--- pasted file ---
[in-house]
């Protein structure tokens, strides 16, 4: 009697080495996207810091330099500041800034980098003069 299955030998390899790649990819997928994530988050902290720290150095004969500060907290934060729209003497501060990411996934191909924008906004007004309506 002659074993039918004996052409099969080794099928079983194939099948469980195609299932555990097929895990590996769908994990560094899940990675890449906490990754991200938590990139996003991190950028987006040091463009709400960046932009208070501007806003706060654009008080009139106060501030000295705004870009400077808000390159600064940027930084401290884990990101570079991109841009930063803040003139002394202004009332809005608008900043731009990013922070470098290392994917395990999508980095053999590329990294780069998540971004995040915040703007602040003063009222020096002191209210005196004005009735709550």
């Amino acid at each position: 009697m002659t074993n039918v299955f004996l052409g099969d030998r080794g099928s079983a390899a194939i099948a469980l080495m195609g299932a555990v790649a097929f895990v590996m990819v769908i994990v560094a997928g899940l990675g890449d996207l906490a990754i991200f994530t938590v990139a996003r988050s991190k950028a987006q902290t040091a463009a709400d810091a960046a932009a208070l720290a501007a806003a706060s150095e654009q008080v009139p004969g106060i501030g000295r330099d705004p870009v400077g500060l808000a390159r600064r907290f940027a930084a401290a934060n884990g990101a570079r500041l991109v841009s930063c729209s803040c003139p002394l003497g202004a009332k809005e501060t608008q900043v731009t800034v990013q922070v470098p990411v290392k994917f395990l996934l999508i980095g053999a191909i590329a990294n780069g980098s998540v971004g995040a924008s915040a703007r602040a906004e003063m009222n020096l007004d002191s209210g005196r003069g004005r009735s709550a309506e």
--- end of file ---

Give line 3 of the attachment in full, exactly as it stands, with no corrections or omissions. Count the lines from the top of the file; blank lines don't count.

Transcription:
């Amino acid at each position: 009697m002659t074993n039918v299955f004996l052409g099969d030998r080794g099928s079983a390899a194939i099948a469980l080495m195609g299932a555990v790649a097929f895990v590996m990819v769908i994990v560094a997928g899940l990675g890449d996207l906490a990754i991200f994530t938590v990139a996003r988050s991190k950028a987006q902290t040091a463009a709400d810091a960046a932009a208070l720290a501007a806003a706060s150095e654009q008080v009139p004969g106060i501030g000295r330099d705004p870009v400077g500060l808000a390159r600064r907290f940027a930084a401290a934060n884990g990101a570079r500041l991109v841009s930063c729209s803040c003139p002394l003497g202004a009332k809005e501060t608008q900043v731009t800034v990013q922070v470098p990411v290392k994917f395990l996934l999508i980095g053999a191909i590329a990294n780069g980098s998540v971004g995040a924008s915040a703007r602040a906004e003063m009222n020096l007004d002191s209210g005196r003069g004005r009735s709550a309506e």